MathCS Seminar

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This is the homepage of the Chapman University Mathematics and Computational Science seminar

Seminar Organizers: Cyril Rakovski and Mihaela Vajiac

Contents

Spring 2014

The seminar talks are in Von Neumann Hall VN 116 (545 W Palm Ave corner of W Palm Ave and railroad, Orange, CA 92866)

See Maps and directions, Von Neumann Hall is Building 38 on the Campus map


Upcoming Talks and Workshops



Previous Talks and Workshops

Wednesday, May 14, 2014 from noon to 12:50 pm in VN 116

Speaker: Dr. Roman Buniy, Chapman University

Title: Generalized helicity and Beltrami fields

Abstract: We propose covariant and non-abelian generalizations of the magnetic helicity and Beltrami equation. The gauge invariance, variational principle, conserved current, energy-momentum tensor and choice of boundary conditions elucidate the subject. In particular, we prove that any extremal of the Yang-Mills action functional $\frac{1}{4}\int_\Omega{F_{\mu\nu}F^{\mu\nu}}\,d^4x$ subject to the local constraint $\epsilon^{\mu\nu\alpha\beta}{F_{\mu\nu}F_{\alpha\beta}}=0$ satisfies the covariant non-abelian Beltrami equation.




Thursday, May 8, 2014 from 4pm to 5pm in Von Neumann Hall

Speaker: Dr. Hendrik De Bie, Assistant-professor, Clifford Research Group, Ghent University

Title: Convolutions for the quaternion Fourier transform with applications in image processing

Abstract: In this lecture I will explain how a quaternion Fourier transform may be defined, an how a suitable convolution product can be associated with it.I will subsequently discuss an application in color image processing, namely a color edge detector. If time allows, I will also show how some of these results may be generalized to higher dimensions using Clifford algebras.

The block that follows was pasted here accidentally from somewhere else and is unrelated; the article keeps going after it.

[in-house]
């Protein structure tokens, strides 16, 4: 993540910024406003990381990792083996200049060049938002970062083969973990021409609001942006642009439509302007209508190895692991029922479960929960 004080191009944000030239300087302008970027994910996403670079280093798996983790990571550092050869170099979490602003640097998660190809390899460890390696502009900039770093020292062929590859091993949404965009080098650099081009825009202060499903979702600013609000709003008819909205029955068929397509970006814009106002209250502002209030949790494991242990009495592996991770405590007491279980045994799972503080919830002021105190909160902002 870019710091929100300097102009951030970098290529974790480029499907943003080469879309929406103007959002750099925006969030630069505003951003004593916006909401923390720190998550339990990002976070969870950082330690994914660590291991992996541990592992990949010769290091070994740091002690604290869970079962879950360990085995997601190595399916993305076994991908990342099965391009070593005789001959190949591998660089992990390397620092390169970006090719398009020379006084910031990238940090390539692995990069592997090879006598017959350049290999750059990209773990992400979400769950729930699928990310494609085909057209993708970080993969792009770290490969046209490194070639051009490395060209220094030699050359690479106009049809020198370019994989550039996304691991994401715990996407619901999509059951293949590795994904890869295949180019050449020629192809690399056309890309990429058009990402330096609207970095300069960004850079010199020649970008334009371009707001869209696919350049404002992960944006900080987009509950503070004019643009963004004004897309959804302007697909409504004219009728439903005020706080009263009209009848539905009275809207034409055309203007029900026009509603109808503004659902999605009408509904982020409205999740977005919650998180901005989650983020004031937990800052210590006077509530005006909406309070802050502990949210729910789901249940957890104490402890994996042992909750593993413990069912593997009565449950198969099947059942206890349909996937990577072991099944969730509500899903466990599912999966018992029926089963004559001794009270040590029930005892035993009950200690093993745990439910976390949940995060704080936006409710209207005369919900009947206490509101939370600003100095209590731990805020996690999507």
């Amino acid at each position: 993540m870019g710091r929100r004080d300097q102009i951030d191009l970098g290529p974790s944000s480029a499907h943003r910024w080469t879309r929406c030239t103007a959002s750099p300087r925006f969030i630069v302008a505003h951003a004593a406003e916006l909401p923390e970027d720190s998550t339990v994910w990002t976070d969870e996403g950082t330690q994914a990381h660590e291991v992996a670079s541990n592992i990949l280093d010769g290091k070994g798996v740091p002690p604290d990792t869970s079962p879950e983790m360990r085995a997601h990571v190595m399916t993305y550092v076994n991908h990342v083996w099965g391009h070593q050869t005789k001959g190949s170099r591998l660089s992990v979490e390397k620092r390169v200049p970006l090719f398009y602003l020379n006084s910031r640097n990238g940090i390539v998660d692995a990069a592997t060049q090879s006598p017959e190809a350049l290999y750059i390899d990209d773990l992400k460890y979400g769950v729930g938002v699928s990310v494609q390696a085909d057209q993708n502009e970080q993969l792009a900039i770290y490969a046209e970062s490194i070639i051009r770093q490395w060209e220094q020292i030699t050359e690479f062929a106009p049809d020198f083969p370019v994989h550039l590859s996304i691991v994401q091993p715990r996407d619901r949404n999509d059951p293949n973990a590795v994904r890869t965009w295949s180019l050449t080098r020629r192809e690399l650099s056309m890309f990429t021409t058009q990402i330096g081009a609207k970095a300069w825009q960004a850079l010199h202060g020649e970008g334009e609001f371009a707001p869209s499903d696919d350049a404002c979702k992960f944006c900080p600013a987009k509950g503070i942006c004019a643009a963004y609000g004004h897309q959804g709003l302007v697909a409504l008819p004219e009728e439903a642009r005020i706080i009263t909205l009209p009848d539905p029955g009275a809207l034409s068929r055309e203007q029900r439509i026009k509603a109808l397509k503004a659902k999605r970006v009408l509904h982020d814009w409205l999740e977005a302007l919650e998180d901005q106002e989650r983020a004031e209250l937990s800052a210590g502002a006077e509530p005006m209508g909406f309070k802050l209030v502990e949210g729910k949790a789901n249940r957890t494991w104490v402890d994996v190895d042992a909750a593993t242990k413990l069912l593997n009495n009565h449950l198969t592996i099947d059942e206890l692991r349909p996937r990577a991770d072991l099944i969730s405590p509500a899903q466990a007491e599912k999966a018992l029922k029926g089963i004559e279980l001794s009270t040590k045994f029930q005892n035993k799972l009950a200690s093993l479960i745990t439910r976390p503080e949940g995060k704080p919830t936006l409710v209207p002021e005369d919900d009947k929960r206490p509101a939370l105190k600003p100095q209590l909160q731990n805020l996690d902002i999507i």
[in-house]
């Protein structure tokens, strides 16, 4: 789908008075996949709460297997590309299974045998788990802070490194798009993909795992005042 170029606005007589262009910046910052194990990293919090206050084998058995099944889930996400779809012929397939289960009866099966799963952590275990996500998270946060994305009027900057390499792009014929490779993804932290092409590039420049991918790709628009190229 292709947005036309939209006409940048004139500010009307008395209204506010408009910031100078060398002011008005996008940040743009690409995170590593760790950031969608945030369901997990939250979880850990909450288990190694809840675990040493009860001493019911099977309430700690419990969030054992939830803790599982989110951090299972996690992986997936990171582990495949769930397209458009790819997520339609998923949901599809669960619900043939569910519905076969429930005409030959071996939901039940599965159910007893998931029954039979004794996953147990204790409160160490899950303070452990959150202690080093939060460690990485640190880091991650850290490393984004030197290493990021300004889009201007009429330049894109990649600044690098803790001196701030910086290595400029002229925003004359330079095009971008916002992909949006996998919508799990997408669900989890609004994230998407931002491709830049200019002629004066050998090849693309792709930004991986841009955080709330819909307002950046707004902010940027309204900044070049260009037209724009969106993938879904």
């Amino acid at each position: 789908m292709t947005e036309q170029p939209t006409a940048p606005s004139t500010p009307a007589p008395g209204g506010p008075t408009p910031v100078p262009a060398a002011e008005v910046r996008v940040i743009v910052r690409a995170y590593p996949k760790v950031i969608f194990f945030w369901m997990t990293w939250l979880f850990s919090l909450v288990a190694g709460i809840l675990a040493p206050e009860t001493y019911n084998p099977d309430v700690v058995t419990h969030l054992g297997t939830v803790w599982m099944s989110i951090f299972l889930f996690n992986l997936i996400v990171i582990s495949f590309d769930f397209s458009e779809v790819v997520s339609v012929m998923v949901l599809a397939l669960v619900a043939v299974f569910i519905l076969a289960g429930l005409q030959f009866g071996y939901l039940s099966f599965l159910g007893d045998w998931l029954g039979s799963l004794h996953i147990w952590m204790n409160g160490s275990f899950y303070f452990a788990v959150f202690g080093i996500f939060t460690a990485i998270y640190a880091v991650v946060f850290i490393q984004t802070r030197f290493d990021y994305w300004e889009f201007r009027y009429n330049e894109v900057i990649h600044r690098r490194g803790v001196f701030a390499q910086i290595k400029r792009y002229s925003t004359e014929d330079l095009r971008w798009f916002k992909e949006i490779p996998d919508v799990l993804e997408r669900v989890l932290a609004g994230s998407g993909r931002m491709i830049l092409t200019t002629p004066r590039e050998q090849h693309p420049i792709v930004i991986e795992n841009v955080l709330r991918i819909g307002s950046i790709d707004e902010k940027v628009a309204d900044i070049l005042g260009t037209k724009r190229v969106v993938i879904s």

Thursday, April 24, 2014 from 4pm to 5pm in Von Neumann Hall

Speakers: Ryan Burns, Isaac Lien, Scott Lien, David Tyler

Title: GrandPAD: Finally technology so easy that it can be used by a people ages 75 to 105.

Abstract: GrandPAD is a technology startup that was born at Chapman that is focused on providing an easy way for seniors citizens over the age of 75 to stay connected with their friends and family. GrandPAD was founded by Isaac Lien (CIS Major Class of 2017) and Scott Lien (Father of Isaac and former executive with Intuit.) Other key members of the team include Ryan Burns (Computer Science Class of 2014) and David Tyler (Computer Science Class of 2014). Come and learn about the technology we have used to build GrandPAD and see the product in action. GrandPAD -- Simply Connected

See more at: http://www.GrandPAD.net




Thursday, April 17, 2014 from 4pm to 5pm in Von Neumann Hall

Speaker: Professor Andrew Moshier, Chapman University

Title: String diagrams for categories of posets

Abstract: String diagrams, e.g., for braiding and symmetric monoidal categories, have proven useful in Physics and Theoretical Computer Science, thanks to coherence theorems that tell us that diagrams equivalent under suitable topological invariants denote equal morphisms. In this talk, we extend a similar courtesy to categories of partially ordered sets by adding an order on diagrams and allowing for topologically "lossy" diagram rewrites. As an application, we characterize the objects in such categories that behave as semi-lattices, lattices and distributive lattices.


PDF copy of the abstract containing a diagram.




Thursday, April 10, 2014 from 4pm to 5pm in Von Neumann Hall

Speaker: Dr. Ali Nayeri, Chapman University

Title: String Gas Cosmology and the Blue Tilt of the Primordial Gravitational Waves